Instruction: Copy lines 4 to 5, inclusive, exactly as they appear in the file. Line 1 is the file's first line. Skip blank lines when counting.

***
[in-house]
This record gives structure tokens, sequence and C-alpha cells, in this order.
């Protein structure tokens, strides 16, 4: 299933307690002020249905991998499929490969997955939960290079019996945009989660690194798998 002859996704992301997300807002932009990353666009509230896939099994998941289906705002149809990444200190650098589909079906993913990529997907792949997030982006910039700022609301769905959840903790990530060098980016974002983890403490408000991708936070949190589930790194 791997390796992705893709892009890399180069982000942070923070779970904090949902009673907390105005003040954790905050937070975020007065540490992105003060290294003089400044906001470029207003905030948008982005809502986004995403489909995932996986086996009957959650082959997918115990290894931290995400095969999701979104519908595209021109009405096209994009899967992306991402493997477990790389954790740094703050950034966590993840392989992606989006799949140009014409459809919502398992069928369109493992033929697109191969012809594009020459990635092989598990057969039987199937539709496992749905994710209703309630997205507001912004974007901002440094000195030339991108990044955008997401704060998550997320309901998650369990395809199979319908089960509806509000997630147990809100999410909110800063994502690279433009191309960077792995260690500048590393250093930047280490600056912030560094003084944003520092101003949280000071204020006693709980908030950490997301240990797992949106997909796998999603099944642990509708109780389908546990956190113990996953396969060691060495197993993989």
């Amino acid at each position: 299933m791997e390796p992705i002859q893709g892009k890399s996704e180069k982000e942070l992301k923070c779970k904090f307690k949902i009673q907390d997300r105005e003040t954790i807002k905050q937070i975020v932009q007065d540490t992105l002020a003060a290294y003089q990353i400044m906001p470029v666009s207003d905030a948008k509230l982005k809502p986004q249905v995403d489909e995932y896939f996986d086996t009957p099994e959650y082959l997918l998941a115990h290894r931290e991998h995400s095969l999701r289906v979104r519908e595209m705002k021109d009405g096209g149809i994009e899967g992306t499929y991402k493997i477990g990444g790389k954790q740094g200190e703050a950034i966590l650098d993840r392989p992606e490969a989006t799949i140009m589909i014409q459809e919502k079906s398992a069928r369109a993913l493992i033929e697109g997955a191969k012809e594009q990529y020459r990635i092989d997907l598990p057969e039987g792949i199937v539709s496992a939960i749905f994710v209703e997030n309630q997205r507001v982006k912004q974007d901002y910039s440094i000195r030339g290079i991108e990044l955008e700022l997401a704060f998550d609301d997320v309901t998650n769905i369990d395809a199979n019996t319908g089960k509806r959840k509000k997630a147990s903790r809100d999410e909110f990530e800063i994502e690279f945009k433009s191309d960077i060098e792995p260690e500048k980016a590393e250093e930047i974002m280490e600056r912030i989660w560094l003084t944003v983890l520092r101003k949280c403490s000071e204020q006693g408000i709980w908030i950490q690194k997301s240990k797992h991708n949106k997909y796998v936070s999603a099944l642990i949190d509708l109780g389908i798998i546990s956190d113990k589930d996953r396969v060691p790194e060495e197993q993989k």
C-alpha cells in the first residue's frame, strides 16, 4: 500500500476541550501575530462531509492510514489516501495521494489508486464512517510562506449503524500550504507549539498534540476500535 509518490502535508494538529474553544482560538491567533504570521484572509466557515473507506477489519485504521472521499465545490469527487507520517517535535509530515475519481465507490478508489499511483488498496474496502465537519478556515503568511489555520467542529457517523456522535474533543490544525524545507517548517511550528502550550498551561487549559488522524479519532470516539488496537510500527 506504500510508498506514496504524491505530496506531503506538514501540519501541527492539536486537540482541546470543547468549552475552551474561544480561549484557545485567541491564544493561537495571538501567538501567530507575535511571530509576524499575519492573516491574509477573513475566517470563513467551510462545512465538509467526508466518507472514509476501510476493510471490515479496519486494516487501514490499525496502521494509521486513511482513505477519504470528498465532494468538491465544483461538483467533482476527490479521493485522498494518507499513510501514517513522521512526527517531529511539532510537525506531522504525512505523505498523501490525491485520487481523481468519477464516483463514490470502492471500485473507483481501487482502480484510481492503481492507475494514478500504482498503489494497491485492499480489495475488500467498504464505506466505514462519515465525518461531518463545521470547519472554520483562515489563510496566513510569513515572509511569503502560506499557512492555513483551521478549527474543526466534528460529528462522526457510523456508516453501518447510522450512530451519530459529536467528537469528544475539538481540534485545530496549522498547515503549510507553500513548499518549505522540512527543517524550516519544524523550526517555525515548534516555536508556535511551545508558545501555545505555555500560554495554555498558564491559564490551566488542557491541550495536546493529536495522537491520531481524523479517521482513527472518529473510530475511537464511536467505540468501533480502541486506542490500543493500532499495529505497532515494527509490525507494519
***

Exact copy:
């Amino acid at each position: 299933m791997e390796p992705i002859q893709g892009k890399s996704e180069k982000e942070l992301k923070c779970k904090f307690k949902i009673q907390d997300r105005e003040t954790i807002k905050q937070i975020v932009q007065d540490t992105l002020a003060a290294y003089q990353i400044m906001p470029v666009s207003d905030a948008k509230l982005k809502p986004q249905v995403d489909e995932y896939f996986d086996t009957p099994e959650y082959l997918l998941a115990h290894r931290e991998h995400s095969l999701r289906v979104r519908e595209m705002k021109d009405g096209g149809i994009e899967g992306t499929y991402k493997i477990g990444g790389k954790q740094g200190e703050a950034i966590l650098d993840r392989p992606e490969a989006t799949i140009m589909i014409q459809e919502k079906s398992a069928r369109a993913l493992i033929e697109g997955a191969k012809e594009q990529y020459r990635i092989d997907l598990p057969e039987g792949i199937v539709s496992a939960i749905f994710v209703e997030n309630q997205r507001v982006k912004q974007d901002y910039s440094i000195r030339g290079i991108e990044l955008e700022l997401a704060f998550d609301d997320v309901t998650n769905i369990d395809a199979n019996t319908g089960k509806r959840k509000k997630a147990s903790r809100d999410e909110f990530e800063i994502e690279f945009k433009s191309d960077i060098e792995p260690e500048k980016a590393e250093e930047i974002m280490e600056r912030i989660w560094l003084t944003v983890l520092r101003k949280c403490s000071e204020q006693g408000i709980w908030i950490q690194k997301s240990k797992h991708n949106k997909y796998v936070s999603a099944l642990i949190d509708l109780g389908i798998i546990s956190d113990k589930d996953r396969v060691p790194e060495e197993q993989k």
C-alpha cells in the first residue's frame, strides 16, 4: 500500500476541550501575530462531509492510514489516501495521494489508486464512517510562506449503524500550504507549539498534540476500535 509518490502535508494538529474553544482560538491567533504570521484572509466557515473507506477489519485504521472521499465545490469527487507520517517535535509530515475519481465507490478508489499511483488498496474496502465537519478556515503568511489555520467542529457517523456522535474533543490544525524545507517548517511550528502550550498551561487549559488522524479519532470516539488496537510500527 506504500510508498506514496504524491505530496506531503506538514501540519501541527492539536486537540482541546470543547468549552475552551474561544480561549484557545485567541491564544493561537495571538501567538501567530507575535511571530509576524499575519492573516491574509477573513475566517470563513467551510462545512465538509467526508466518507472514509476501510476493510471490515479496519486494516487501514490499525496502521494509521486513511482513505477519504470528498465532494468538491465544483461538483467533482476527490479521493485522498494518507499513510501514517513522521512526527517531529511539532510537525506531522504525512505523505498523501490525491485520487481523481468519477464516483463514490470502492471500485473507483481501487482502480484510481492503481492507475494514478500504482498503489494497491485492499480489495475488500467498504464505506466505514462519515465525518461531518463545521470547519472554520483562515489563510496566513510569513515572509511569503502560506499557512492555513483551521478549527474543526466534528460529528462522526457510523456508516453501518447510522450512530451519530459529536467528537469528544475539538481540534485545530496549522498547515503549510507553500513548499518549505522540512527543517524550516519544524523550526517555525515548534516555536508556535511551545508558545501555545505555555500560554495554555498558564491559564490551566488542557491541550495536546493529536495522537491520531481524523479517521482513527472518529473510530475511537464511536467505540468501533480502541486506542490500543493500532499495529505497532515494527509490525507494519